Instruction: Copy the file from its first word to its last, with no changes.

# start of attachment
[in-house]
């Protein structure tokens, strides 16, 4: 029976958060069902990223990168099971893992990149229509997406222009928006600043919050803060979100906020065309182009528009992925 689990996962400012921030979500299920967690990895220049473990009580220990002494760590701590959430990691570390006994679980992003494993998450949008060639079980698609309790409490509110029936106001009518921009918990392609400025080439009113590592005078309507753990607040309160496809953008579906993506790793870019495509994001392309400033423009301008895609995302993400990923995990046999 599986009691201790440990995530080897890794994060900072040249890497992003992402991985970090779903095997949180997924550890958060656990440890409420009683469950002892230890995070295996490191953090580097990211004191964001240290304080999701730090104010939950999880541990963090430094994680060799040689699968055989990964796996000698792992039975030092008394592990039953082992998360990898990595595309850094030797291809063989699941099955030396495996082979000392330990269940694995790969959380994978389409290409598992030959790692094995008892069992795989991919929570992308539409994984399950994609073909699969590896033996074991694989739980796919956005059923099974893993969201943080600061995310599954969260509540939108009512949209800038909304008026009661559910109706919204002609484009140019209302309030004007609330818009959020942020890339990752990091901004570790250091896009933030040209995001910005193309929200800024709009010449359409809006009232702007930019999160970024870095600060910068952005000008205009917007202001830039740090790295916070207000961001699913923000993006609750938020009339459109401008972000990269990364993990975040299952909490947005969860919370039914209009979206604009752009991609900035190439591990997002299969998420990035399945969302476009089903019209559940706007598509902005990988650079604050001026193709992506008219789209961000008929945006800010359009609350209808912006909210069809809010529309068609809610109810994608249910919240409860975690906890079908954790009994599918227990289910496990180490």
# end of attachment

[in-house]
């Protein structure tokens, strides 16, 4: 029976958060069902990223990168099971893992990149229509997406222009928006600043919050803060979100906020065309182009528009992925 689990996962400012921030979500299920967690990895220049473990009580220990002494760590701590959430990691570390006994679980992003494993998450949008060639079980698609309790409490509110029936106001009518921009918990392609400025080439009113590592005078309507753990607040309160496809953008579906993506790793870019495509994001392309400033423009301008895609995302993400990923995990046999 599986009691201790440990995530080897890794994060900072040249890497992003992402991985970090779903095997949180997924550890958060656990440890409420009683469950002892230890995070295996490191953090580097990211004191964001240290304080999701730090104010939950999880541990963090430094994680060799040689699968055989990964796996000698792992039975030092008394592990039953082992998360990898990595595309850094030797291809063989699941099955030396495996082979000392330990269940694995790969959380994978389409290409598992030959790692094995008892069992795989991919929570992308539409994984399950994609073909699969590896033996074991694989739980796919956005059923099974893993969201943080600061995310599954969260509540939108009512949209800038909304008026009661559910109706919204002609484009140019209302309030004007609330818009959020942020890339990752990091901004570790250091896009933030040209995001910005193309929200800024709009010449359409809006009232702007930019999160970024870095600060910068952005000008205009917007202001830039740090790295916070207000961001699913923000993006609750938020009339459109401008972000990269990364993990975040299952909490947005969860919370039914209009979206604009752009991609900035190439591990997002299969998420990035399945969302476009089903019209559940706007598509902005990988650079604050001026193709992506008219789209961000008929945006800010359009609350209808912006909210069809809010529309068609809610109810994608249910919240409860975690906890079908954790009994599918227990289910496990180490």